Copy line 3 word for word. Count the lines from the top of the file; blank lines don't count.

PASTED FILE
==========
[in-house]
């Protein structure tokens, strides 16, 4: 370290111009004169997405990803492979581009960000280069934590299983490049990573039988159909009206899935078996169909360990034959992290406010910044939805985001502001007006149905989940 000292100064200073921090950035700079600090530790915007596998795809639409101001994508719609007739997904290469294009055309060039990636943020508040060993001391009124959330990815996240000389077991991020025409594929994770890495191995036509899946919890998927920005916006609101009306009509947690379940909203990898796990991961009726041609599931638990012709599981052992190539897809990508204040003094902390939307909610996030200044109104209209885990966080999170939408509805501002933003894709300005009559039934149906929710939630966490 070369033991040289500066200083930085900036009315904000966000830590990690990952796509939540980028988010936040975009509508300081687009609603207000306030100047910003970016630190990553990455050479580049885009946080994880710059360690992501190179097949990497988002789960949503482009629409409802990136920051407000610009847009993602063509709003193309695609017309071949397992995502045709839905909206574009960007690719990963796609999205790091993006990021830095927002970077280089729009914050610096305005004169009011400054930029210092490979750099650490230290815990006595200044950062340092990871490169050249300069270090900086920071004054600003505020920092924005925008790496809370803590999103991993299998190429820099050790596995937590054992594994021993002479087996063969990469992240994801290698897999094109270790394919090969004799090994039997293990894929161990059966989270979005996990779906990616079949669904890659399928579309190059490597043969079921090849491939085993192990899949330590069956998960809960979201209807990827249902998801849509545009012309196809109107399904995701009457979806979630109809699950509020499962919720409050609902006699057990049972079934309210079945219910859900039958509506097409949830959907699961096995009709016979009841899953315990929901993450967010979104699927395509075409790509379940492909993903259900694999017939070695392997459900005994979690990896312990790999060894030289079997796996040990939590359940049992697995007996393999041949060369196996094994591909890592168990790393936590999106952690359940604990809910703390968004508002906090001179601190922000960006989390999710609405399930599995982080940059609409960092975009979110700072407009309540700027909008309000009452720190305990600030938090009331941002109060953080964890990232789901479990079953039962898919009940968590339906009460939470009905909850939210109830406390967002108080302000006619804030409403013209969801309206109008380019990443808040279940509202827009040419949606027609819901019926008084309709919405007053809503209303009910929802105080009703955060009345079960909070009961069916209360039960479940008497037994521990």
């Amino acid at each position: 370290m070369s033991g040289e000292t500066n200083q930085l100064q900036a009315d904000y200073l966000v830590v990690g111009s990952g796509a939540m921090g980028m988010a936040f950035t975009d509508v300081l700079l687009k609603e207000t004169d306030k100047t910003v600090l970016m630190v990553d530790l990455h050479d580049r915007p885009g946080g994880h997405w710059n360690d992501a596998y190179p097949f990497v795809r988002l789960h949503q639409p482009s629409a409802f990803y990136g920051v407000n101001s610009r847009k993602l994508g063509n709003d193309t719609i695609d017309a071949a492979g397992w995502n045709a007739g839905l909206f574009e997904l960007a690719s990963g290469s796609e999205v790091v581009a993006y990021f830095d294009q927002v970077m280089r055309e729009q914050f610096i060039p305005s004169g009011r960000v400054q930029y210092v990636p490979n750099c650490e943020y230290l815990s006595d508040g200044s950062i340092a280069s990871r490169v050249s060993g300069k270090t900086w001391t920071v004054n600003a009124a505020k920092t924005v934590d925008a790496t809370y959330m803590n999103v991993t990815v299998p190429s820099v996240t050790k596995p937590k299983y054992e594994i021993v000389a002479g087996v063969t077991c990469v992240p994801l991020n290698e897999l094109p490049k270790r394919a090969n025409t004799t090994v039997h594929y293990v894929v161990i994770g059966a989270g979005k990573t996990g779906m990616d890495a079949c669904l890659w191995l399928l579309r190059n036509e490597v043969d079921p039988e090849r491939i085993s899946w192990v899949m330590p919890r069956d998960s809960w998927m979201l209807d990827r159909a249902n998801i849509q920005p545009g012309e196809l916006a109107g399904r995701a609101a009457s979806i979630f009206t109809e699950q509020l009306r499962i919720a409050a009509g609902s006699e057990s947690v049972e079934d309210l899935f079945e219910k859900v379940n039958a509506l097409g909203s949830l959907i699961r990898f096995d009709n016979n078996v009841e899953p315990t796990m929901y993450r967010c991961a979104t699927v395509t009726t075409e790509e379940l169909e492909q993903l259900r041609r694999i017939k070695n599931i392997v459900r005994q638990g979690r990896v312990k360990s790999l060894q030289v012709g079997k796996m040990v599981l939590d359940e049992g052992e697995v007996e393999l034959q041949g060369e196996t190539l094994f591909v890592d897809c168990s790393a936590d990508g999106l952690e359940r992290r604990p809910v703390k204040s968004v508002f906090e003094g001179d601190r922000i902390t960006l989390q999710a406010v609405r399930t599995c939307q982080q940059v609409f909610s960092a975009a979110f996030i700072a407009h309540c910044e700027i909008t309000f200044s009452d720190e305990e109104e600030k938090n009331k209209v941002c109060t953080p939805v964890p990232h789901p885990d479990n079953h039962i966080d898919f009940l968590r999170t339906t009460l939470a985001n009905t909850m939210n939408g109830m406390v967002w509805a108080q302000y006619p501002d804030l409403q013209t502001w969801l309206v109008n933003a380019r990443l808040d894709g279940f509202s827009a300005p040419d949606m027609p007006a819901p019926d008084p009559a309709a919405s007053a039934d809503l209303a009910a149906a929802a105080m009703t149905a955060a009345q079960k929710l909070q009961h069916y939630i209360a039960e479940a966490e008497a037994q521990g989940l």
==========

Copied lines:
């Amino acid at each position: 370290m070369s033991g040289e000292t500066n200083q930085l100064q900036a009315d904000y200073l966000v830590v990690g111009s990952g796509a939540m921090g980028m988010a936040f950035t975009d509508v300081l700079l687009k609603e207000t004169d306030k100047t910003v600090l970016m630190v990553d530790l990455h050479d580049r915007p885009g946080g994880h997405w710059n360690d992501a596998y190179p097949f990497v795809r988002l789960h949503q639409p482009s629409a409802f990803y990136g920051v407000n101001s610009r847009k993602l994508g063509n709003d193309t719609i695609d017309a071949a492979g397992w995502n045709a007739g839905l909206f574009e997904l960007a690719s990963g290469s796609e999205v790091v581009a993006y990021f830095d294009q927002v970077m280089r055309e729009q914050f610096i060039p305005s004169g009011r960000v400054q930029y210092v990636p490979n750099c650490e943020y230290l815990s006595d508040g200044s950062i340092a280069s990871r490169v050249s060993g300069k270090t900086w001391t920071v004054n600003a009124a505020k920092t924005v934590d925008a790496t809370y959330m803590n999103v991993t990815v299998p190429s820099v996240t050790k596995p937590k299983y054992e594994i021993v000389a002479g087996v063969t077991c990469v992240p994801l991020n290698e897999l094109p490049k270790r394919a090969n025409t004799t090994v039997h594929y293990v894929v161990i994770g059966a989270g979005k990573t996990g779906m990616d890495a079949c669904l890659w191995l399928l579309r190059n036509e490597v043969d079921p039988e090849r491939i085993s899946w192990v899949m330590p919890r069956d998960s809960w998927m979201l209807d990827r159909a249902n998801i849509q920005p545009g012309e196809l916006a109107g399904r995701a609101a009457s979806i979630f009206t109809e699950q509020l009306r499962i919720a409050a009509g609902s006699e057990s947690v049972e079934d309210l899935f079945e219910k859900v379940n039958a509506l097409g909203s949830l959907i699961r990898f096995d009709n016979n078996v009841e899953p315990t796990m929901y993450r967010c991961a979104t699927v395509t009726t075409e790509e379940l169909e492909q993903l259900r041609r694999i017939k070695n599931i392997v459900r005994q638990g979690r990896v312990k360990s790999l060894q030289v012709g079997k796996m040990v599981l939590d359940e049992g052992e697995v007996e393999l034959q041949g060369e196996t190539l094994f591909v890592d897809c168990s790393a936590d990508g999106l952690e359940r992290r604990p809910v703390k204040s968004v508002f906090e003094g001179d601190r922000i902390t960006l989390q999710a406010v609405r399930t599995c939307q982080q940059v609409f909610s960092a975009a979110f996030i700072a407009h309540c910044e700027i909008t309000f200044s009452d720190e305990e109104e600030k938090n009331k209209v941002c109060t953080p939805v964890p990232h789901p885990d479990n079953h039962i966080d898919f009940l968590r999170t339906t009460l939470a985001n009905t909850m939210n939408g109830m406390v967002w509805a108080q302000y006619p501002d804030l409403q013209t502001w969801l309206v109008n933003a380019r990443l808040d894709g279940f509202s827009a300005p040419d949606m027609p007006a819901p019926d008084p009559a309709a919405s007053a039934d809503l209303a009910a149906a929802a105080m009703t149905a955060a009345q079960k929710l909070q009961h069916y939630i209360a039960e479940a966490e008497a037994q521990g989940l």